Climate

The State Department ‘Secretly Approved’ Two Pipeline Projects, Lawsuit Alleges

CREDIT: shutterstock

Tribal and environmental groups are suing the State Department for allegedly “secretly” approving two pipeline projects last year, approvals that the groups say violated national environmental regulations.

The lawsuit was filed last year by Minnesota’s White Earth Nation tribe along with environmental groups including the Indigenous Environmental Network, the Sierra Club, and Center for Biological Diversity, but the groups filed a motion for summary judgment in Minnesota federal court this week. In it, the groups claim that in 2014, the State Department “short-circuited” the approval process for the expansion of Enbridge’s Line 67 — also known as the Alberta Clipper. They also claim the department approved the construction of a new pipeline that would carry tar sands oil from Alberta, Canada to Superior, Wisconsin, without necessary public input.

According to the summary judgment motion, the State Department sought to build the new pipeline by using “an existing permit for another pipeline known as Line 3.” Doug Hayes, staff attorney for the Sierra Club, told ThinkProgress that Enbridge, while waiting on the State Department to conduct an environmental analysis on the Alberta Clipper expansion, found a way to replace parts of Line 3 to allow it transport tar sands at a higher volume while the analysis was taking place.

Oil from the Alberta Clipper (left) would be diverted through the new Line 3 border crossing (right), the lawsuit alleges.

Oil from the Alberta Clipper (left) would be diverted through the new Line 3 border crossing (right), the lawsuit alleges.

CREDIT: U.S. District Court Minnesota

“In effect, what the State Department has done is allow the Alberta Clipper expansion to go forward in the interim, but they’ve also allowed this new higher capacity line at the border under the guise of line 3 maintenance,” he said, referring to the stronger pipe that he says Enbridge replaced Line 3 with at the Canadian border. “Clearly it’s not just maintenance of a pipeline — it’s something different.”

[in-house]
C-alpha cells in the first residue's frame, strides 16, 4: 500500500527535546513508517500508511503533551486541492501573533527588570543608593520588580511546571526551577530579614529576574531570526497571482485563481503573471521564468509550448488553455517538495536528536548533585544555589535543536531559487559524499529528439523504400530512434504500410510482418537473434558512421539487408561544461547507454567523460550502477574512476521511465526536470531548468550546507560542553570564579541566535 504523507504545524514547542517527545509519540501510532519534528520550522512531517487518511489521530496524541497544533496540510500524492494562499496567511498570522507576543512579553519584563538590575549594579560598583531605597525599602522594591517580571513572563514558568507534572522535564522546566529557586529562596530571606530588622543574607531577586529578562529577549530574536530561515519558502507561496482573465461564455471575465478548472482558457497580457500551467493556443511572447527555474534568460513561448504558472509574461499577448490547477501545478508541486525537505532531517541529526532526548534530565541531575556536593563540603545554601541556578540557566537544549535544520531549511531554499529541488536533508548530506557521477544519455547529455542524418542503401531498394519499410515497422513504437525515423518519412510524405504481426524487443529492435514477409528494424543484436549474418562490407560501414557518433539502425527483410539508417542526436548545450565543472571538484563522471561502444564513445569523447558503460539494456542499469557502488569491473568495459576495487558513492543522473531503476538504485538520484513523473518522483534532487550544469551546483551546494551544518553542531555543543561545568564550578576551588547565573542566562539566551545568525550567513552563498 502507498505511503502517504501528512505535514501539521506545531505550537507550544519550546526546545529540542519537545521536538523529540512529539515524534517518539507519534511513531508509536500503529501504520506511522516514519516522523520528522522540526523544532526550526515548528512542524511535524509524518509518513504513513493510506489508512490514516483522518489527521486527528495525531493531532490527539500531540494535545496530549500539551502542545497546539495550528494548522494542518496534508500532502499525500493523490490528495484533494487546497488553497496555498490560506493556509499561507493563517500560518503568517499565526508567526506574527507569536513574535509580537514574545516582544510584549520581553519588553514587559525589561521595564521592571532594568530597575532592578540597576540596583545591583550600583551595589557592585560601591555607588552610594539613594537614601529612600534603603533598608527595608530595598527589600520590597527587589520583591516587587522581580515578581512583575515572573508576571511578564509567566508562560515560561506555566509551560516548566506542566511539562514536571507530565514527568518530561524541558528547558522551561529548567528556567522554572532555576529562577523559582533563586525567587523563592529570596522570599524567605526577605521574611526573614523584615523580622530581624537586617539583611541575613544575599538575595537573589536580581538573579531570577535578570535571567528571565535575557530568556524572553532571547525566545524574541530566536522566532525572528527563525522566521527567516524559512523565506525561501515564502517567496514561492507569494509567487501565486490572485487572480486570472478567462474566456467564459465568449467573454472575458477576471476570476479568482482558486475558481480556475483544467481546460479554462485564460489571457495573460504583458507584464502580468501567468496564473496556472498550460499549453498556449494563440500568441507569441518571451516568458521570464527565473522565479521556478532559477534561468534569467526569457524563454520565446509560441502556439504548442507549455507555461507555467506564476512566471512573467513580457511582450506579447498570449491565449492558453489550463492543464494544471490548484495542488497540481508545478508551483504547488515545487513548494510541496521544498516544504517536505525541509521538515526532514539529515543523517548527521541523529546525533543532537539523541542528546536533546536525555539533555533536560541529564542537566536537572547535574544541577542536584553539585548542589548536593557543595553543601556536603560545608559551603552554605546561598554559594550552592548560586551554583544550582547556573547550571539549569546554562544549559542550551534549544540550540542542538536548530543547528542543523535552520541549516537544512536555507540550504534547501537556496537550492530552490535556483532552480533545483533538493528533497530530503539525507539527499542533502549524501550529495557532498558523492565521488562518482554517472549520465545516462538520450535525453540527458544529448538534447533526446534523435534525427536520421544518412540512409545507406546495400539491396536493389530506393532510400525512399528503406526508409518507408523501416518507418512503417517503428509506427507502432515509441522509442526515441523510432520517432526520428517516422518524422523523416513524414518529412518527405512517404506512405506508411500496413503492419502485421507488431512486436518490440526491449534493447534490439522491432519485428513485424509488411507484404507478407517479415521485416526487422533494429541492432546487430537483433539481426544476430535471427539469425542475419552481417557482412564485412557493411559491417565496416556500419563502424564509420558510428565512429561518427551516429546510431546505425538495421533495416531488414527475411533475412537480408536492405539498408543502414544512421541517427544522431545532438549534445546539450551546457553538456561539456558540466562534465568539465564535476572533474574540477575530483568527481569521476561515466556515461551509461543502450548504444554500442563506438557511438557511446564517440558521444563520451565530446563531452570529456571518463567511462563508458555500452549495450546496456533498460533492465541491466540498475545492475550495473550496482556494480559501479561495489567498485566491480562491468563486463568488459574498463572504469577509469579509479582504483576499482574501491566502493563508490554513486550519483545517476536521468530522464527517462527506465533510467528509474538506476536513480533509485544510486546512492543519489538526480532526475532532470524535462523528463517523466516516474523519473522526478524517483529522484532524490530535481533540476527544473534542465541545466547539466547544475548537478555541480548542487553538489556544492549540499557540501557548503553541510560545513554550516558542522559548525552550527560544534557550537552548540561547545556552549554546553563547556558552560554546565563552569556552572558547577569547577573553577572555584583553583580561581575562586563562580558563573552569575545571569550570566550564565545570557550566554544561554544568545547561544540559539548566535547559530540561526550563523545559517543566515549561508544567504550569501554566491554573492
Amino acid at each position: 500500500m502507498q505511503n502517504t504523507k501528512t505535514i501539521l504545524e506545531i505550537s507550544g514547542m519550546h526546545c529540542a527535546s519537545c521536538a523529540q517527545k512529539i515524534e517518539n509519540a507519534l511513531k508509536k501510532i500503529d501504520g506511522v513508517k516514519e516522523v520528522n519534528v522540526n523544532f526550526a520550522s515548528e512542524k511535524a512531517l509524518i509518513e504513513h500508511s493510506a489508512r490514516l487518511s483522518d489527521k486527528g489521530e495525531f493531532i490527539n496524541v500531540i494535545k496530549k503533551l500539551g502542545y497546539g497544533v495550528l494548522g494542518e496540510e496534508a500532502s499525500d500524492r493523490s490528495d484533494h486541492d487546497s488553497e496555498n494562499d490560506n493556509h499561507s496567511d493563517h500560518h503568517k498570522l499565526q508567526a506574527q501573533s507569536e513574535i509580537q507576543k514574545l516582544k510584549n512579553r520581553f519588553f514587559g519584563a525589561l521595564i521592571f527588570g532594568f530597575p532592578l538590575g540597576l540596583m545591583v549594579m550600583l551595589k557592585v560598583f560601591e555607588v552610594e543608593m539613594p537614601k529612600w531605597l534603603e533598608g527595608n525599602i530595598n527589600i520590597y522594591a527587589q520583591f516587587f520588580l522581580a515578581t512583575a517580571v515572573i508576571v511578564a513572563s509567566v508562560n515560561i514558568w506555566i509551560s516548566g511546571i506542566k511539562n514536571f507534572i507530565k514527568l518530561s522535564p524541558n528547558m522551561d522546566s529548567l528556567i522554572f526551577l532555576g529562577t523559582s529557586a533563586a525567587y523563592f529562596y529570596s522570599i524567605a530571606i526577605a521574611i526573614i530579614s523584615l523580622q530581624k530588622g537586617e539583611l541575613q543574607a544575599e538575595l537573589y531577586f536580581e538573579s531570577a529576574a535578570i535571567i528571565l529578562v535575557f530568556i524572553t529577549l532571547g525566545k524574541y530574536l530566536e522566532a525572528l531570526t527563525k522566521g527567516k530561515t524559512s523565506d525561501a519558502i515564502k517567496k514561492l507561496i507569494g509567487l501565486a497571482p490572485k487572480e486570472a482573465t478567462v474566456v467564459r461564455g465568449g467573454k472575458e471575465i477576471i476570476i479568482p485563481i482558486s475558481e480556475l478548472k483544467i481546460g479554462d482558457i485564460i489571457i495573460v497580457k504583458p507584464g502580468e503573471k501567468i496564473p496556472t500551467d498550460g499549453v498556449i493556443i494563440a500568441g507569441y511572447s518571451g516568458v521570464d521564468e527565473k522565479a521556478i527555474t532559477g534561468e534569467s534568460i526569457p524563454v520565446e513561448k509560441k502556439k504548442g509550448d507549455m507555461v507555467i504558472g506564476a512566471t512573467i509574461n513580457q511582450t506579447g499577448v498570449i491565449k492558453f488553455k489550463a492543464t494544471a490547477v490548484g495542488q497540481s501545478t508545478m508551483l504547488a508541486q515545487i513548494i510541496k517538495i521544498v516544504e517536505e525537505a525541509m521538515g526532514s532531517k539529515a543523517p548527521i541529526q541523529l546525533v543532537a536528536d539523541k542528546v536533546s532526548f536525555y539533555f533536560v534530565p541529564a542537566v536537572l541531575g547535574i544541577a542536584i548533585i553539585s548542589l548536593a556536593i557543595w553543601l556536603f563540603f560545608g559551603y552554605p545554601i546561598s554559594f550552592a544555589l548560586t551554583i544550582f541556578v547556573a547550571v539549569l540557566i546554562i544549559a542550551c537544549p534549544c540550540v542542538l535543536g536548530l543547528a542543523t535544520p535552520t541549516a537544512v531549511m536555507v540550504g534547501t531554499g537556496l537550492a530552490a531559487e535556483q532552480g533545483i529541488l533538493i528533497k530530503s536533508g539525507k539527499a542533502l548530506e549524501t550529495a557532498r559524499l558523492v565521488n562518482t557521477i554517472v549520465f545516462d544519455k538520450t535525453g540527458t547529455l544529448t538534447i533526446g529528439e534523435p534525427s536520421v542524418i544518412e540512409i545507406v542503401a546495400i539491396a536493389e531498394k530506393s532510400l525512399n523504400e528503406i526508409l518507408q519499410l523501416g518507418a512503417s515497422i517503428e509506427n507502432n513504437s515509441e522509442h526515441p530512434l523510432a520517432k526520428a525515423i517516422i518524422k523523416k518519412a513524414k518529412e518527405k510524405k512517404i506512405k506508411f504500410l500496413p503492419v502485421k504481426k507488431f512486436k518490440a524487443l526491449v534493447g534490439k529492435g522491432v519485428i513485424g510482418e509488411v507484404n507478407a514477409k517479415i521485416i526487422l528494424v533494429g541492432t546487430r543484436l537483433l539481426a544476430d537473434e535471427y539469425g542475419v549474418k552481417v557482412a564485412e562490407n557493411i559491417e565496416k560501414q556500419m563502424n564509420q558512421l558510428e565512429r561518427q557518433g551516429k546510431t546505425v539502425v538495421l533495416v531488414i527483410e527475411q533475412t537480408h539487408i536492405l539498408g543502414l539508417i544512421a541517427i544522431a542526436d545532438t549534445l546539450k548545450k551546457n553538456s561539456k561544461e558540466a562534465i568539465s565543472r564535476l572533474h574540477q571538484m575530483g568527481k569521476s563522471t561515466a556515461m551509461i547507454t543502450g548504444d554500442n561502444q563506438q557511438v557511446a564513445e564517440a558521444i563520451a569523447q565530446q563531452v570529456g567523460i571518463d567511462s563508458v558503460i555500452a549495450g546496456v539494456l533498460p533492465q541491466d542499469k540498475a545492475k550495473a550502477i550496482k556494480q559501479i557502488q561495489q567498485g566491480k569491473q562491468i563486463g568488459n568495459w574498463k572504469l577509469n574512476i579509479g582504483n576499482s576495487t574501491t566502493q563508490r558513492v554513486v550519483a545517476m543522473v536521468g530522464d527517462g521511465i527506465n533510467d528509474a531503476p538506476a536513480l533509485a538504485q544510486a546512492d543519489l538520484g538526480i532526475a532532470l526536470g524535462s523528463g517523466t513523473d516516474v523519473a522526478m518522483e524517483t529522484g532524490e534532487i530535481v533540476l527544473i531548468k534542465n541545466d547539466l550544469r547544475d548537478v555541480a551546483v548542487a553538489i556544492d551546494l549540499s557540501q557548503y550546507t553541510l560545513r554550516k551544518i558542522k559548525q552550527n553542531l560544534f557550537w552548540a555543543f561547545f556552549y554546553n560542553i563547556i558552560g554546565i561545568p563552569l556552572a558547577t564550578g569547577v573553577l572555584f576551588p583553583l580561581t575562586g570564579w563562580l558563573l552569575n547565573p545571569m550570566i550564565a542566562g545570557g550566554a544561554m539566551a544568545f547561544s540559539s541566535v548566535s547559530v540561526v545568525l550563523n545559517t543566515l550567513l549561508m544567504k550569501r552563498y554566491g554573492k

In approving those projects, the State Department violated the National Environmental Policy Act (NEPA) and the National Historic Preservation Act (NHPA), the groups allege.

“The State Department’s hasty and uninformed decision-making increases the risk of harm to plaintiffs’ members’ health, as well as to their property, recreational, aesthetic, cultural, spiritual, and economic interests,” the lawsuit reads. “Because of its failure to conduct any NEPA or NHPA analysis before approving these projects, the State Department lacks the information it needs to effectively mitigate the projects’ environmental risks.”

This is worrying for the Sierra Club — which is currently running a campaign and petition against what it calls Enbridge’s “illegal scheme” — and other environmental groups in part because it means more high-carbon tar sands oil will be shipped across the border. Enbridge is looking to double the capacity of the Alberta Clipper pipeline from 450,000 barrels per day to nearly 800,000 bpd — almost as much, Sierra Club points out, as Keystone XL would carry.

The Sierra Club isn’t supportive of the expansion in the first place, but this alleged attempt to subvert the State Department’s process makes the issue more concerning for the group.

“We’re asking for state department to stick to their word, stick to the process, and analyze the impacts of this expansion before they allow it to go forward,” Hayes said.

The State Department, for its part, denies the allegations.

“The State Department made no such decision to approve construction and operation of a new border-crossing crude oil pipeline or a significant increase in the capacity of an existing cross-border crude oil pipeline,” the department states in its answer to the lawsuit.

The department also confirmed that it’s putting together a Supplemental Environmental Impact Statement and “conducting associated public outreach consistent with the National Environmental Policy Act” as part of its review of Enbridge’s Line 67 application.

Hayes said he thought the allegations against Enbridge were an example of the oil industry’s secretive nature. He noted that this isn’t the first time that a government agency or pipeline company has been accused of fast-tracking pipelines or avoiding full environmental review. In 2013, the Sierra Club filed a lawsuit involving Enbridge’s now-complete Flanagan South pipeline, which accused the Army Corps of Engineers of treating each of Flanagan’s water crossings as a separate project — instead of looking at the whole, 589-mile pipeline — so that the pipeline could qualify for expedited approval.

“The oil industry and pipeline companies are going to greater and greater lengths to cut the public out of the process,” he said. “I think this just is the latest scheme they’ve come up with and it’s entirely designed to avoid the public environmental review that’s required under NEPA.”